The Old or Friday Mosque is not Turkey’s most famous, but it is perhaps her most storied. Founded by one Sultan-brother, continued by another, finished by a third — its construction history reflects the violent nature of early Ottoman succession. Many saints were associated with the institution, its walls bear inscriptions by famous calligraphers. It was here that European campaigns (the Turks campaigned every year but the decision where the campaign would be directed — East or West — was usually not made until the last moment) were announced by the grand mufti by preaching the Friday sermon here — with sword in hand. (The sword is still preserved in the mosque’s treasury — in case it’s ever needed, I suppose).
My favorite is 7203 (third row, third from the left, it appears on the western wall of the mosque) — the pattern is very fine and very well executed but as you step back from it you notice that the tiny pattern coagulates into a larger pattern of barely suggested circles visible only from afar: a rather neat trick, this.
In the mihrab, the pulpit and again in a decorative panel on the outside wall (its photo appears twice in the 6th row below) is prunus, Ottoman answer to Japanese sakura. The other day, rather like a certain hero of a certain novel by Orhan Pamuk, stepping out after breakfast onto the rooftop to take in the hazy dawn over the Bosporus, and then turning left and looking up, I saw it, against the background of the Blue Mosque: unlike Japanese sakura’s, it’s flowering shoots grow bunched up and up-pointing, just as they appear in Iznik patterns.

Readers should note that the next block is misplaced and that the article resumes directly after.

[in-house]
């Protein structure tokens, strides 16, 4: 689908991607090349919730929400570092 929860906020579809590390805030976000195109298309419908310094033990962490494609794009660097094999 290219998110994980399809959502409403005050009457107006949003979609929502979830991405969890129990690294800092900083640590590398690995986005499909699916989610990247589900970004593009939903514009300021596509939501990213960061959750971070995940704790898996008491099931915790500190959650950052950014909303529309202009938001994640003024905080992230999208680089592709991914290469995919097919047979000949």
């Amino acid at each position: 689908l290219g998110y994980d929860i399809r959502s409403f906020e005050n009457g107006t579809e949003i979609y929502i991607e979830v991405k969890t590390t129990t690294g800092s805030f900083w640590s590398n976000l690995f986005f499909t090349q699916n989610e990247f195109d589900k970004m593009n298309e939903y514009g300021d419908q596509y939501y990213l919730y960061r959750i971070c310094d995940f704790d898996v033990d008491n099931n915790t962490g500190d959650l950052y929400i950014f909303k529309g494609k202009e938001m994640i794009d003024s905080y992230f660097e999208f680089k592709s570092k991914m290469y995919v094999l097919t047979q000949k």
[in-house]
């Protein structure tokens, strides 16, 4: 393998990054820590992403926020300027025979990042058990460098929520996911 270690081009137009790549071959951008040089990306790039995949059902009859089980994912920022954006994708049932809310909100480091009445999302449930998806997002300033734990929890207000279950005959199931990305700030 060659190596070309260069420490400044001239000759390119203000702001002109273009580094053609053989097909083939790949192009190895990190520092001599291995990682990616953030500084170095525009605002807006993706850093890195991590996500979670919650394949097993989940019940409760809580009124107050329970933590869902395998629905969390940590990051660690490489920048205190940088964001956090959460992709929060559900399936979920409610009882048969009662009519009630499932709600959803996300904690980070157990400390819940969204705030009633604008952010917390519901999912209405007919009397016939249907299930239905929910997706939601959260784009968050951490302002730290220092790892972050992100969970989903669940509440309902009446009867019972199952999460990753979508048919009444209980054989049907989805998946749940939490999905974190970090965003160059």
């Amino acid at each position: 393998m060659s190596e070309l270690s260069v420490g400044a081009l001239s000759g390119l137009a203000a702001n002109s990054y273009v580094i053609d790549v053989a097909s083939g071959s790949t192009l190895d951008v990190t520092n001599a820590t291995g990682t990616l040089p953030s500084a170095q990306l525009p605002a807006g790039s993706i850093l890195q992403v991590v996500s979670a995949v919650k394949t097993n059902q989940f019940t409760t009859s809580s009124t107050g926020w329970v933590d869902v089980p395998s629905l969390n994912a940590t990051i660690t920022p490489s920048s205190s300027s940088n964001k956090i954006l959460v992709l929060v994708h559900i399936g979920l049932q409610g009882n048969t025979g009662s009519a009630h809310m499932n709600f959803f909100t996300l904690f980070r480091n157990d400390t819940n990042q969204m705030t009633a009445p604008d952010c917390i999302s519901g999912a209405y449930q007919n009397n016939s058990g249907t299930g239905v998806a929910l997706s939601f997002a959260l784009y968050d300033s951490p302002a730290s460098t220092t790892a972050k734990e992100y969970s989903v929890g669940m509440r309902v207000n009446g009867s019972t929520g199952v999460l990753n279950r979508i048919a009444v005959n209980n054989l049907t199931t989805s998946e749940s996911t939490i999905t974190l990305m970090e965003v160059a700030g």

The whole of South Delhi stands on a former gigantic Muslim necropolis. As one rushes about one keeps bumping into one crumbling tomb after another. Some are being preserved; some are fenced off to be maybe one day preserved; some are squatted in; and some are just crumbling among single family homes, or in front of apartment buildings, or in the back of a school or a police station. When inquired about, they solicit from Delhites the usual philosophical shrug: “Some generic monument”. And rightly so: India has so many. Nearly every year the decision is made not to preserve this or that — the cruel truth of life is that the past must die simply so that the present can continue.
Some parts of the South Delhi necropolis have been made good use of: the Delhi Golf Club is laid out among beautiful tombs; and the Lodi Gardens is a pleasure park designed around the tombs of the Lodi Sultans of Delhi. And laid out well, so that a walker is constantly surprised by new vistas now of this tomb, now that. In most cases we do not know the names of the rulers buried there.